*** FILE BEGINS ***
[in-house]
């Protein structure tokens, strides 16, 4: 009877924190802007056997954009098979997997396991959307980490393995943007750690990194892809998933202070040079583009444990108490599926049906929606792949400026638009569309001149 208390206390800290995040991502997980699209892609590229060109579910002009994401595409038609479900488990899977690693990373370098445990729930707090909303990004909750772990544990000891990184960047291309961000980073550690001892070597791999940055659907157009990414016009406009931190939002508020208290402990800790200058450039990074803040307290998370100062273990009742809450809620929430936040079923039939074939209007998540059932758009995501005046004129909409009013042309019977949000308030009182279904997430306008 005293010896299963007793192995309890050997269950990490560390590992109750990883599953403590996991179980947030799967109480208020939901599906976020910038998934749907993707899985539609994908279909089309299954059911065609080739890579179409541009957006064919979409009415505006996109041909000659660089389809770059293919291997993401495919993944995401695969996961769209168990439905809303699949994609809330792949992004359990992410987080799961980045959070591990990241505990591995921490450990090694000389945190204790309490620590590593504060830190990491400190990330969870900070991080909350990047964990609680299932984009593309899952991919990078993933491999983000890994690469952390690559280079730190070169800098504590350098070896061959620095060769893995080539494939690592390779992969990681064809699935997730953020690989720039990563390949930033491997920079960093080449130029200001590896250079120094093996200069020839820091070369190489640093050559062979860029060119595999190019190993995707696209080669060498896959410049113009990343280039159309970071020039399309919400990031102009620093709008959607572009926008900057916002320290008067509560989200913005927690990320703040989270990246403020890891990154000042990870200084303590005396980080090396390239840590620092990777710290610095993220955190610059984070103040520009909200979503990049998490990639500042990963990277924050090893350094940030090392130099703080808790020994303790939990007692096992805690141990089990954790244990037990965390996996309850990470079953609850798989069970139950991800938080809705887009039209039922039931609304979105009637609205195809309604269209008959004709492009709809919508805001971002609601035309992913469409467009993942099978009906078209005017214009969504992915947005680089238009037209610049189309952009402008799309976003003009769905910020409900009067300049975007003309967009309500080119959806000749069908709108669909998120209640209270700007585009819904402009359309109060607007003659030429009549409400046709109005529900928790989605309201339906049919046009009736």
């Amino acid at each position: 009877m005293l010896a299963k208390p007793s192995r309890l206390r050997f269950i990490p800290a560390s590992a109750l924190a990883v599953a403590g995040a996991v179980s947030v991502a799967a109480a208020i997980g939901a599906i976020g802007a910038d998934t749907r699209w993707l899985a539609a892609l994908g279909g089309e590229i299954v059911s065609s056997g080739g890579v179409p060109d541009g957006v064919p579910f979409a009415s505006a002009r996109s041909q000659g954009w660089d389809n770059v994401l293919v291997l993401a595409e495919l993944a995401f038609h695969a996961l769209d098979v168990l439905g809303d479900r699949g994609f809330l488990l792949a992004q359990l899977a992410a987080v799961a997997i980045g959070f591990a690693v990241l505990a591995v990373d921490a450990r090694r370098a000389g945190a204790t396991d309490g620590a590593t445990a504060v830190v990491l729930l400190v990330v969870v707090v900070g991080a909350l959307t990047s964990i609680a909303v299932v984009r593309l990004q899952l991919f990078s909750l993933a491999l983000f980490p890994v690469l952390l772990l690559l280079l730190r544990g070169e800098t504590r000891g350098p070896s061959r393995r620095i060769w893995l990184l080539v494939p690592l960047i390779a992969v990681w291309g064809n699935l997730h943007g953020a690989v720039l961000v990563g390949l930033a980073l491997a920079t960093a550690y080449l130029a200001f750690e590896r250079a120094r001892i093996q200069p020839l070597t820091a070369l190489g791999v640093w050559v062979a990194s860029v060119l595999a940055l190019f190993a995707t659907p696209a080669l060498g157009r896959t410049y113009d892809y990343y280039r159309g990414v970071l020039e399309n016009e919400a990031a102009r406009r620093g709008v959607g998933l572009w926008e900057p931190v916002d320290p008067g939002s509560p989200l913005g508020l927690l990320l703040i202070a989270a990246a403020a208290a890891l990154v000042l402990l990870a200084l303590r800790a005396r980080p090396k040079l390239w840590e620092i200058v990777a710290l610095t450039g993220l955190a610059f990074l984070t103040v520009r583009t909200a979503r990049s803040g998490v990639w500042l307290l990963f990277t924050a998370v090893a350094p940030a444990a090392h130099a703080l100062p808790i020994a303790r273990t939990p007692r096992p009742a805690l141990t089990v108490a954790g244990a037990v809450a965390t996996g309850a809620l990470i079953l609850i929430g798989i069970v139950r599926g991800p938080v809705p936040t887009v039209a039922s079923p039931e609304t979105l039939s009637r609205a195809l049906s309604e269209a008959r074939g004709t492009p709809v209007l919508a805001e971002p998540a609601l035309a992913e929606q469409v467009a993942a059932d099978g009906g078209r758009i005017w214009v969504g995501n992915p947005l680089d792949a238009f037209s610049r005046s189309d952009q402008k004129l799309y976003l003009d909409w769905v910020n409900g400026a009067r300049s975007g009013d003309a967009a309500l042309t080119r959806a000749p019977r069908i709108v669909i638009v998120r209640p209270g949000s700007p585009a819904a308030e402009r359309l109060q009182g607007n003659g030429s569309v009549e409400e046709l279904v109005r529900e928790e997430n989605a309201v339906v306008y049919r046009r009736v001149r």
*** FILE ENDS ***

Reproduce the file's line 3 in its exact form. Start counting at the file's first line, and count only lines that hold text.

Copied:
């Amino acid at each position: 009877m005293l010896a299963k208390p007793s192995r309890l206390r050997f269950i990490p800290a560390s590992a109750l924190a990883v599953a403590g995040a996991v179980s947030v991502a799967a109480a208020i997980g939901a599906i976020g802007a910038d998934t749907r699209w993707l899985a539609a892609l994908g279909g089309e590229i299954v059911s065609s056997g080739g890579v179409p060109d541009g957006v064919p579910f979409a009415s505006a002009r996109s041909q000659g954009w660089d389809n770059v994401l293919v291997l993401a595409e495919l993944a995401f038609h695969a996961l769209d098979v168990l439905g809303d479900r699949g994609f809330l488990l792949a992004q359990l899977a992410a987080v799961a997997i980045g959070f591990a690693v990241l505990a591995v990373d921490a450990r090694r370098a000389g945190a204790t396991d309490g620590a590593t445990a504060v830190v990491l729930l400190v990330v969870v707090v900070g991080a909350l959307t990047s964990i609680a909303v299932v984009r593309l990004q899952l991919f990078s909750l993933a491999l983000f980490p890994v690469l952390l772990l690559l280079l730190r544990g070169e800098t504590r000891g350098p070896s061959r393995r620095i060769w893995l990184l080539v494939p690592l960047i390779a992969v990681w291309g064809n699935l997730h943007g953020a690989v720039l961000v990563g390949l930033a980073l491997a920079t960093a550690y080449l130029a200001f750690e590896r250079a120094r001892i093996q200069p020839l070597t820091a070369l190489g791999v640093w050559v062979a990194s860029v060119l595999a940055l190019f190993a995707t659907p696209a080669l060498g157009r896959t410049y113009d892809y990343y280039r159309g990414v970071l020039e399309n016009e919400a990031a102009r406009r620093g709008v959607g998933l572009w926008e900057p931190v916002d320290p008067g939002s509560p989200l913005g508020l927690l990320l703040i202070a989270a990246a403020a208290a890891l990154v000042l402990l990870a200084l303590r800790a005396r980080p090396k040079l390239w840590e620092i200058v990777a710290l610095t450039g993220l955190a610059f990074l984070t103040v520009r583009t909200a979503r990049s803040g998490v990639w500042l307290l990963f990277t924050a998370v090893a350094p940030a444990a090392h130099a703080l100062p808790i020994a303790r273990t939990p007692r096992p009742a805690l141990t089990v108490a954790g244990a037990v809450a965390t996996g309850a809620l990470i079953l609850i929430g798989i069970v139950r599926g991800p938080v809705p936040t887009v039209a039922s079923p039931e609304t979105l039939s009637r609205a195809l049906s309604e269209a008959r074939g004709t492009p709809v209007l919508a805001e971002p998540a609601l035309a992913e929606q469409v467009a993942a059932d099978g009906g078209r758009i005017w214009v969504g995501n992915p947005l680089d792949a238009f037209s610049r005046s189309d952009q402008k004129l799309y976003l003009d909409w769905v910020n409900g400026a009067r300049s975007g009013d003309a967009a309500l042309t080119r959806a000749p019977r069908i709108v669909i638009v998120r209640p209270g949000s700007p585009a819904a308030e402009r359309l109060q009182g607007n003659g030429s569309v009549e409400e046709l279904v109005r529900e928790e997430n989605a309201v339906v306008y049919r046009r009736v001149r």